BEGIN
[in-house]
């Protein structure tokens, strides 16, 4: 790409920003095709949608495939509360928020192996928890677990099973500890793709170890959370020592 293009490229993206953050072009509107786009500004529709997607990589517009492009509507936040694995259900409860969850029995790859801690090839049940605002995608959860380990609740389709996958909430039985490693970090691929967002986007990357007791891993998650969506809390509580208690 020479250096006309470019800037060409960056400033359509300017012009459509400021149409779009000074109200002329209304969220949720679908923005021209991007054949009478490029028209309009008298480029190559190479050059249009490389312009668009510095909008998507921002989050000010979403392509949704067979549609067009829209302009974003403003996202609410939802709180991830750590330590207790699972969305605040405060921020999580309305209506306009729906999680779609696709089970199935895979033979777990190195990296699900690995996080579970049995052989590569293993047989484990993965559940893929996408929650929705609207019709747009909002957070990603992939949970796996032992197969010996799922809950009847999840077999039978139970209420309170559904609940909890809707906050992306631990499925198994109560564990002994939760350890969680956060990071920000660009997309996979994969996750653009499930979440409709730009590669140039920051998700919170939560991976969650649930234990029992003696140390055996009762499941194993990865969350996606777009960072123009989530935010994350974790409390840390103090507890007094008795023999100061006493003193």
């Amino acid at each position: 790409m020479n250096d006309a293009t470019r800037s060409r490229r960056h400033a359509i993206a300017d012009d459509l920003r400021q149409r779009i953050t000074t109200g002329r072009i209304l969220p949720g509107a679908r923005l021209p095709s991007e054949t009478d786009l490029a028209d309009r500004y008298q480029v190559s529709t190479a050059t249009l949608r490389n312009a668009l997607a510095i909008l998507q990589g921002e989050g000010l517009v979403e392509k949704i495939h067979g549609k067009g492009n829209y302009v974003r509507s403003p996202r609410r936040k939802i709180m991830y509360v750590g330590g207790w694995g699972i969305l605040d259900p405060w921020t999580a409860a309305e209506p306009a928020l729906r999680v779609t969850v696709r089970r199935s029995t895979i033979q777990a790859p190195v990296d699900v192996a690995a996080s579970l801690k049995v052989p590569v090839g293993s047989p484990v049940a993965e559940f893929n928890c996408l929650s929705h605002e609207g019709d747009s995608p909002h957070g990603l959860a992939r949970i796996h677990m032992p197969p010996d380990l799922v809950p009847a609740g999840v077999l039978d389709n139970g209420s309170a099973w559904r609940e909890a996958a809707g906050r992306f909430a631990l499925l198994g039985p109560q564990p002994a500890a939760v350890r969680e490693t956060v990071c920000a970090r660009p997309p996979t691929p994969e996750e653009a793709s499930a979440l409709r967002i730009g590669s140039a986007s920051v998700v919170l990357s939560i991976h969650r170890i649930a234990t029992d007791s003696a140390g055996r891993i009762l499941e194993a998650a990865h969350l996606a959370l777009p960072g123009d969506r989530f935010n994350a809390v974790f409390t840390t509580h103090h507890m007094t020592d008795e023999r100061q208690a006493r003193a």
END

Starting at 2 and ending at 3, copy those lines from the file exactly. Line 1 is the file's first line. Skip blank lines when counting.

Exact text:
């Protein structure tokens, strides 16, 4: 790409920003095709949608495939509360928020192996928890677990099973500890793709170890959370020592 293009490229993206953050072009509107786009500004529709997607990589517009492009509507936040694995259900409860969850029995790859801690090839049940605002995608959860380990609740389709996958909430039985490693970090691929967002986007990357007791891993998650969506809390509580208690 020479250096006309470019800037060409960056400033359509300017012009459509400021149409779009000074109200002329209304969220949720679908923005021209991007054949009478490029028209309009008298480029190559190479050059249009490389312009668009510095909008998507921002989050000010979403392509949704067979549609067009829209302009974003403003996202609410939802709180991830750590330590207790699972969305605040405060921020999580309305209506306009729906999680779609696709089970199935895979033979777990190195990296699900690995996080579970049995052989590569293993047989484990993965559940893929996408929650929705609207019709747009909002957070990603992939949970796996032992197969010996799922809950009847999840077999039978139970209420309170559904609940909890809707906050992306631990499925198994109560564990002994939760350890969680956060990071920000660009997309996979994969996750653009499930979440409709730009590669140039920051998700919170939560991976969650649930234990029992003696140390055996009762499941194993990865969350996606777009960072123009989530935010994350974790409390840390103090507890007094008795023999100061006493003193």
């Amino acid at each position: 790409m020479n250096d006309a293009t470019r800037s060409r490229r960056h400033a359509i993206a300017d012009d459509l920003r400021q149409r779009i953050t000074t109200g002329r072009i209304l969220p949720g509107a679908r923005l021209p095709s991007e054949t009478d786009l490029a028209d309009r500004y008298q480029v190559s529709t190479a050059t249009l949608r490389n312009a668009l997607a510095i909008l998507q990589g921002e989050g000010l517009v979403e392509k949704i495939h067979g549609k067009g492009n829209y302009v974003r509507s403003p996202r609410r936040k939802i709180m991830y509360v750590g330590g207790w694995g699972i969305l605040d259900p405060w921020t999580a409860a309305e209506p306009a928020l729906r999680v779609t969850v696709r089970r199935s029995t895979i033979q777990a790859p190195v990296d699900v192996a690995a996080s579970l801690k049995v052989p590569v090839g293993s047989p484990v049940a993965e559940f893929n928890c996408l929650s929705h605002e609207g019709d747009s995608p909002h957070g990603l959860a992939r949970i796996h677990m032992p197969p010996d380990l799922v809950p009847a609740g999840v077999l039978d389709n139970g209420s309170a099973w559904r609940e909890a996958a809707g906050r992306f909430a631990l499925l198994g039985p109560q564990p002994a500890a939760v350890r969680e490693t956060v990071c920000a970090r660009p997309p996979t691929p994969e996750e653009a793709s499930a979440l409709r967002i730009g590669s140039a986007s920051v998700v919170l990357s939560i991976h969650r170890i649930a234990t029992d007791s003696a140390g055996r891993i009762l499941e194993a998650a990865h969350l996606a959370l777009p960072g123009d969506r989530f935010n994350a809390v974790f409390t840390t509580h103090h507890m007094t020592d008795e023999r100061q208690a006493r003193a």